Japanese Knotweed on the move again!


Japanese Knotweed Growth

The sunny weather in March following a strangely mild February in 2011 means that Japanese Knotweed is on the move again – weeks earlier than last year. The rhubarb-like leaves of this year’s new growth of Japanese Knotweed (JKW) plants are shooting up from the ground all over the UK.

For those who do not know what Japanese Knotweed is like, see the picture so that you can spot the first stirrings of this very unpleasant and invasive plant. The photo was taken in the North of England last week

Now is the perfect time to see if you have JKW in your garden or, almost as bad, whether your neighbour has some growing near your fence or land. Become a plant detective so that you can for prepare battle against the Knotweed – but just not quite yet.

The most cost-effective way to fight Japanese Knotweed is to spray it with herbicide over a period of three years, if you have the luxury of time. It can be killed in a year but the nasty effects of the very strong chemicals needed to do so in this short time-frame may have dire implications for any other plants, tress or bushes nearby.

The best time to start to tackle the weed is once the plant has developed a good leaf structure – usually in May. And since it can grow inches a week, it will not be long before treatment can begin.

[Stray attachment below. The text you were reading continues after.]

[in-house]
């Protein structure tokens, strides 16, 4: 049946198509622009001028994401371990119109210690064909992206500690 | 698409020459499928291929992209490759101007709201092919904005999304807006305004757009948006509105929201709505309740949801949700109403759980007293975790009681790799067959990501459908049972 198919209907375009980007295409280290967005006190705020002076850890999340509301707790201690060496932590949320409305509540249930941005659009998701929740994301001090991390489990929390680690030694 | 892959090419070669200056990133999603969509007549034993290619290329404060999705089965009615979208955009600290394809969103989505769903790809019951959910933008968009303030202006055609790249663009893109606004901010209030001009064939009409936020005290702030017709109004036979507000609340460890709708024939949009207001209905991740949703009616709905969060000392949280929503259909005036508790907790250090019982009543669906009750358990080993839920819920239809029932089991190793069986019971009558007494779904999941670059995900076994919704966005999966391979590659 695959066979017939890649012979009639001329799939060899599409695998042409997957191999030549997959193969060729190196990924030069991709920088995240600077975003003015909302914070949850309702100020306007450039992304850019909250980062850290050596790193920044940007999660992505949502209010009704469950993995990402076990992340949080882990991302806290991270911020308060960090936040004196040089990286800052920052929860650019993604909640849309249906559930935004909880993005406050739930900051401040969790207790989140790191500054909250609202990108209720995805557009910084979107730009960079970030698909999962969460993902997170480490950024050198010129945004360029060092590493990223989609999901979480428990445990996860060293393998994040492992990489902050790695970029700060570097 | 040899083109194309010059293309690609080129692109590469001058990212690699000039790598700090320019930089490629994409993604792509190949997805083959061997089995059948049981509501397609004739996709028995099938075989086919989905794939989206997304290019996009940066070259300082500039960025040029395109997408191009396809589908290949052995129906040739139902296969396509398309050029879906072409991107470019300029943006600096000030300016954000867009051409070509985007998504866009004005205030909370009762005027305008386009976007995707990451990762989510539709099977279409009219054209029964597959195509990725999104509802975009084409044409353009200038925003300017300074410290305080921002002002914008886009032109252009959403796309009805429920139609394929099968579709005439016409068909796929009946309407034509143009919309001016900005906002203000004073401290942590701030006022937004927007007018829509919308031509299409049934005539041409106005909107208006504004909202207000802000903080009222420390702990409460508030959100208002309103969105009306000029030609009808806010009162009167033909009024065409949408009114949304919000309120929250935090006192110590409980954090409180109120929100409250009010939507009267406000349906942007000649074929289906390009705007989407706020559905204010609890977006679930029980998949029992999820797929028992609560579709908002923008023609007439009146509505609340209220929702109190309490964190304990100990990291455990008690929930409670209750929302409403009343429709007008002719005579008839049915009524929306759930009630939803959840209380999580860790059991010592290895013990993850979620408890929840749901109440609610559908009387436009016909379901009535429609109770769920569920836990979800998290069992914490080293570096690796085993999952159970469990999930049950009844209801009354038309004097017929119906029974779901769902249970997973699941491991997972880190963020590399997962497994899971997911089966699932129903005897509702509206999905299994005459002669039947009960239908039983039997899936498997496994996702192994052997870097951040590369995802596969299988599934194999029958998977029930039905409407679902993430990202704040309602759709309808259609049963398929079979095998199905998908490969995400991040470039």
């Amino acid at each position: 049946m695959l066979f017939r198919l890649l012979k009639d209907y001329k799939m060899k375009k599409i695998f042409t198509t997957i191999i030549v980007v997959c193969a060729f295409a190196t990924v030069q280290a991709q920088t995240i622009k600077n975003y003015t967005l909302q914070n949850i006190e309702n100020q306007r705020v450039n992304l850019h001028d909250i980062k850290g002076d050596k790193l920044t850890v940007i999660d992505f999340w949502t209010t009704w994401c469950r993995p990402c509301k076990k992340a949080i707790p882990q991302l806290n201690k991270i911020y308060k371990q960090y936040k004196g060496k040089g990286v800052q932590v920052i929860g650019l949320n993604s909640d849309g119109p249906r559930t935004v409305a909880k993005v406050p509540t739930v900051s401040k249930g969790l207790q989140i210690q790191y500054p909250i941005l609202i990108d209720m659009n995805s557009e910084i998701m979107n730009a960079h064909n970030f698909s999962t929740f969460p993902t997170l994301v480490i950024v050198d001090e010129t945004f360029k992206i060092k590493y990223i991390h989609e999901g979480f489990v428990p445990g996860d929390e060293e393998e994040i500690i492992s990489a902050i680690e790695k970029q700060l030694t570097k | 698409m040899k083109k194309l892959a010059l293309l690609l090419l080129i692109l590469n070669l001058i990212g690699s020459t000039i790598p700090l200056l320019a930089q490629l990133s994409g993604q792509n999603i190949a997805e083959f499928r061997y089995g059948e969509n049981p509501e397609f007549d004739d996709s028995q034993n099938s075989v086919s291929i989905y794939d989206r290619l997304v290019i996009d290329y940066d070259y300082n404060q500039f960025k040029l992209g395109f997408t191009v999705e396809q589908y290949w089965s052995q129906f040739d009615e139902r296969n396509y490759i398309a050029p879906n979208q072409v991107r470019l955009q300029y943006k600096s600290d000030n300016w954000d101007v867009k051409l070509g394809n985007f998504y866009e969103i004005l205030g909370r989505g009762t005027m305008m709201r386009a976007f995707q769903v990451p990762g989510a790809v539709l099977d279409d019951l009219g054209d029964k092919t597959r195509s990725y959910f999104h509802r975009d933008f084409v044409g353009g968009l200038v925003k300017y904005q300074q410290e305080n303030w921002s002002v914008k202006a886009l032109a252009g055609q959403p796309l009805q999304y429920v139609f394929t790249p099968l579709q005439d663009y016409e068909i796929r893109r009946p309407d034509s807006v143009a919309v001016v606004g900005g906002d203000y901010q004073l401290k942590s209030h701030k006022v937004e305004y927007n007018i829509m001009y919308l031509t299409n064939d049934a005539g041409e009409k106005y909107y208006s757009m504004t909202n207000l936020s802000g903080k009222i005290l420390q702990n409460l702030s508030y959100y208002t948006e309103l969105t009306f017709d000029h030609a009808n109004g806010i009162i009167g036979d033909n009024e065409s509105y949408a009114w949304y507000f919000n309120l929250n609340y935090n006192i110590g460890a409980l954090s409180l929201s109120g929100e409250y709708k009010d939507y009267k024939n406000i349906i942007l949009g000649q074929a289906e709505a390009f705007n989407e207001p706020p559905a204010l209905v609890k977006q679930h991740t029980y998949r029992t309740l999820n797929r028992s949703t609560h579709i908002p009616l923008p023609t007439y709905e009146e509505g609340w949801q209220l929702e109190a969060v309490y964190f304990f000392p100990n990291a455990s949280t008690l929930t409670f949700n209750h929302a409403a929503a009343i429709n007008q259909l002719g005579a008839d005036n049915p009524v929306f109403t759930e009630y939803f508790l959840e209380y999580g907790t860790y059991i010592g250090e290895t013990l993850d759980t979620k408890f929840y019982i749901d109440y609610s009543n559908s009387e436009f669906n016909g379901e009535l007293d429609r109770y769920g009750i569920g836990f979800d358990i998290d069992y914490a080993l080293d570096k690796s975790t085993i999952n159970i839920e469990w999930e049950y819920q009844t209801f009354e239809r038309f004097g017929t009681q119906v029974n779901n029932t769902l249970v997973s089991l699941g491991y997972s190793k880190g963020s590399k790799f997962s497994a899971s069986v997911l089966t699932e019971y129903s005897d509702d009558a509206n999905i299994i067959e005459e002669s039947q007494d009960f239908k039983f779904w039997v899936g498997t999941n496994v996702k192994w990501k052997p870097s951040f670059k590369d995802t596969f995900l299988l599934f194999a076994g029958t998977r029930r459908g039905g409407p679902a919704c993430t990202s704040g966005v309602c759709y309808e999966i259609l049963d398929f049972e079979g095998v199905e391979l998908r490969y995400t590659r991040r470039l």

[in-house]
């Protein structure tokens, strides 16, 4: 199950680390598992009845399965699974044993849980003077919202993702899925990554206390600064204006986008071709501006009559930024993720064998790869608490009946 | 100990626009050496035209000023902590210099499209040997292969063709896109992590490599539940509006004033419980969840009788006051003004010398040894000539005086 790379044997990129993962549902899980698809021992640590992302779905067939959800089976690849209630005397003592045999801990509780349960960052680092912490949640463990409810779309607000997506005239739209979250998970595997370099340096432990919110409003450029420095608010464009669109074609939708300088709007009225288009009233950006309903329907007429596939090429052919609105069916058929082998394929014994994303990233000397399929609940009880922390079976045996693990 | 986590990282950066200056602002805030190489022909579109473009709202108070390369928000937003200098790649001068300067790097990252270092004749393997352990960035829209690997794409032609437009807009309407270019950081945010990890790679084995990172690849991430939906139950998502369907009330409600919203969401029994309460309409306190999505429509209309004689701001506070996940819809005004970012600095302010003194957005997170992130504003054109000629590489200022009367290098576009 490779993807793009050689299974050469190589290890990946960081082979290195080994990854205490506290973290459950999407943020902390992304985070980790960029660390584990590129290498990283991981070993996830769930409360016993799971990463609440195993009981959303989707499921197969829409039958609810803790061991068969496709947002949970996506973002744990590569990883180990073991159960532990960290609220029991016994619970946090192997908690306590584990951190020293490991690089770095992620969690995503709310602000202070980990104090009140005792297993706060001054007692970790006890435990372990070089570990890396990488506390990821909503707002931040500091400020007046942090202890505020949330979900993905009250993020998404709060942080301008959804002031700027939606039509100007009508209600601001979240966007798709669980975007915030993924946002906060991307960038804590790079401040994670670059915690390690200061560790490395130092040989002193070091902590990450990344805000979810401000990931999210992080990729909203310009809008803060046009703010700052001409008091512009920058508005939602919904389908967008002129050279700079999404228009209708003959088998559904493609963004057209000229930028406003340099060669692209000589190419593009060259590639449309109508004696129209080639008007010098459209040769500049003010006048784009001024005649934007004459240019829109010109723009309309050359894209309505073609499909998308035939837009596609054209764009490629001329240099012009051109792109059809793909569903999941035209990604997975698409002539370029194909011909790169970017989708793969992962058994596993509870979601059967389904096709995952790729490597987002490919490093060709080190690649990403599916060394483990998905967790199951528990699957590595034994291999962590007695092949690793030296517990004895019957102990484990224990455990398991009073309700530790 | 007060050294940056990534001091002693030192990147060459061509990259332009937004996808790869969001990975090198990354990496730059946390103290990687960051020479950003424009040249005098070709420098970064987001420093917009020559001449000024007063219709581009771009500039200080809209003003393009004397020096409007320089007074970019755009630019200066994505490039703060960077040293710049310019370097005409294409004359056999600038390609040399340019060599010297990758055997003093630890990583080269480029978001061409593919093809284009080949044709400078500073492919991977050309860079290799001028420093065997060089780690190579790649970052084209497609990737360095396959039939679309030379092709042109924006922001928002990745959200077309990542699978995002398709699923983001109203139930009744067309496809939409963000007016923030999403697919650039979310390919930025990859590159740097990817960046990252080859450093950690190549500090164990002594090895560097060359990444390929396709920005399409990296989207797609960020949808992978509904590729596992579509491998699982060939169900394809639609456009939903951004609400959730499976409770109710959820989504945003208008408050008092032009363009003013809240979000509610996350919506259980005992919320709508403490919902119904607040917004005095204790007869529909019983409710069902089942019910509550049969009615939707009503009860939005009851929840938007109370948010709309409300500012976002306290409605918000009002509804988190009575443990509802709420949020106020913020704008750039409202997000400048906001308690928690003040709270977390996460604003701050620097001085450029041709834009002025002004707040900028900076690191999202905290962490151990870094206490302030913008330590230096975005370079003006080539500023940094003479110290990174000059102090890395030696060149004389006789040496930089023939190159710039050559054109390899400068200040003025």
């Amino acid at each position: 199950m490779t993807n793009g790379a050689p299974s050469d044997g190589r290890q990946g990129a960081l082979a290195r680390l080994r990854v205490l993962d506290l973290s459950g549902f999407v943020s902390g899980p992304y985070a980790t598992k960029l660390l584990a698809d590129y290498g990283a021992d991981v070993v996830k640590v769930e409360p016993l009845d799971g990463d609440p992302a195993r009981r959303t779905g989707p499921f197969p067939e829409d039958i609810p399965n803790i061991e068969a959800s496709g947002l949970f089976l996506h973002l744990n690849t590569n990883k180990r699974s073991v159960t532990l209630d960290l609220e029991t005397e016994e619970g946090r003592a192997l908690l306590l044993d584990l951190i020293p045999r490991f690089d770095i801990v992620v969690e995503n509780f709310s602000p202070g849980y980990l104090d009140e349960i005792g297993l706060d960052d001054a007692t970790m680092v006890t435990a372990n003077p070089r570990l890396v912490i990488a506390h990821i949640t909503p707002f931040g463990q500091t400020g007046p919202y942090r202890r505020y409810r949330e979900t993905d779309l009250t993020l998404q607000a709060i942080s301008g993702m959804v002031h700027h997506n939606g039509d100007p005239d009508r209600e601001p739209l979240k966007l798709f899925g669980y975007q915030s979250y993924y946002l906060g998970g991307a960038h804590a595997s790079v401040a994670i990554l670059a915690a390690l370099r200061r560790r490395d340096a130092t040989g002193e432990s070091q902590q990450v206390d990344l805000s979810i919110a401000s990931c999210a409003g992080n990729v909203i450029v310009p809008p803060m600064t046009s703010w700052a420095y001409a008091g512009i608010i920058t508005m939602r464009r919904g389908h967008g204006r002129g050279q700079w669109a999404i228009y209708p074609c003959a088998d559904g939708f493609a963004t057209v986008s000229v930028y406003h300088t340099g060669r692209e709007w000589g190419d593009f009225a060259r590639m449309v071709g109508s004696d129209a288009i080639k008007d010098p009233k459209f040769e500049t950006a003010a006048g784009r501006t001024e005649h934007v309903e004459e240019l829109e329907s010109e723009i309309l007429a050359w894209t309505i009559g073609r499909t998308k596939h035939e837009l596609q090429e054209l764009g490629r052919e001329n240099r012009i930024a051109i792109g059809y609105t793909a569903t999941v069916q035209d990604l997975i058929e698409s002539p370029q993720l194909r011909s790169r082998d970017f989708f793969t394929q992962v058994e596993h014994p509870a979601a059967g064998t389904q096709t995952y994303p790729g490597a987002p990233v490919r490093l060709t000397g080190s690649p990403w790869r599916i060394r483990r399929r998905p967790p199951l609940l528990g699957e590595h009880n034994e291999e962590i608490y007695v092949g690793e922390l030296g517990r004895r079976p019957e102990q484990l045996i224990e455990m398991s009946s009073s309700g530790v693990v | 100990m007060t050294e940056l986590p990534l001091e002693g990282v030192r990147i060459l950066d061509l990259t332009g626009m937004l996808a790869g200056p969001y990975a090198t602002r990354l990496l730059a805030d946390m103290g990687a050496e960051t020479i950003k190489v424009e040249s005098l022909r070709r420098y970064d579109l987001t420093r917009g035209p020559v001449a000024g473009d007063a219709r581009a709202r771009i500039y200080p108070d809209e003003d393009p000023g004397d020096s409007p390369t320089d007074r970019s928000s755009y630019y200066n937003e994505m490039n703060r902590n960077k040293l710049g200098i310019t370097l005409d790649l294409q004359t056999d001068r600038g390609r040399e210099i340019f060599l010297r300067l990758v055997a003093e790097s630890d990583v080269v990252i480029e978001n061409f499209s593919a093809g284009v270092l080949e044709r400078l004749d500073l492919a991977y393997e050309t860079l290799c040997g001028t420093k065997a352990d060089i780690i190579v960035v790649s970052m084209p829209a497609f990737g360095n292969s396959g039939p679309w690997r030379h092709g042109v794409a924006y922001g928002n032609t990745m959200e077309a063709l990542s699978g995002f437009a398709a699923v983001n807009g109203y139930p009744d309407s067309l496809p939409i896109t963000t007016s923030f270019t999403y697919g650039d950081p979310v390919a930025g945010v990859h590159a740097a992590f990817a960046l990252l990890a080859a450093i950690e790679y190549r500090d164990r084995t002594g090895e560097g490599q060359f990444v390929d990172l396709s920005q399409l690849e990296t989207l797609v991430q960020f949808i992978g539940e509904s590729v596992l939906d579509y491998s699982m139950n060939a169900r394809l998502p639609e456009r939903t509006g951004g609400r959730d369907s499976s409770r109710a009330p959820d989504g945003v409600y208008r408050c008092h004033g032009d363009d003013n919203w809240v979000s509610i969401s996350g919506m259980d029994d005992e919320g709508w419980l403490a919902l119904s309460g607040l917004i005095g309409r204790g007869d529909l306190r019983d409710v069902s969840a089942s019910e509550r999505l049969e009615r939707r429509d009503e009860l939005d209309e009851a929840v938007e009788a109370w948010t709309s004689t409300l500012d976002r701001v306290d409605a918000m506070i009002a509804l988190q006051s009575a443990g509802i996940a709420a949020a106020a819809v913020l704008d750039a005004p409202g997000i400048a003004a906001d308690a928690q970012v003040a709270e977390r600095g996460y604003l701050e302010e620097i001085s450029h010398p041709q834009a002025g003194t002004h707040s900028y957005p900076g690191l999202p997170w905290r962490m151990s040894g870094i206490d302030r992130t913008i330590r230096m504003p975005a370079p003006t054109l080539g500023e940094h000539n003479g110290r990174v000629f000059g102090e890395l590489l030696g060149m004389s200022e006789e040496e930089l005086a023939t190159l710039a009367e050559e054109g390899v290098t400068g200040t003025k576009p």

On no account try to dig it up as some many homeowners do. All this does is break-up the rhizomes of the plant and it spreads quicker than ever.

It can be dug up, of course, but large machinery is usually employed by the Japanese Knotweed contractor. The roots or rhizomes of the JKW can go down many feet in search of water. We had to excavate down 12 feet on one building site we worked at last summer and we often find roots eight feet below the surface of the ground. Digging it up and hauling the contaminated soil away to landfill is a very expensive undertaking. The cost is inflated by the Government’s very high Landfill Tax as well as hiring a small fleet of lorries to remove the soil.

Whenever possible and if time allows, spray Japanese Knotweed with herbicide. It works but it is certainly no instant solution.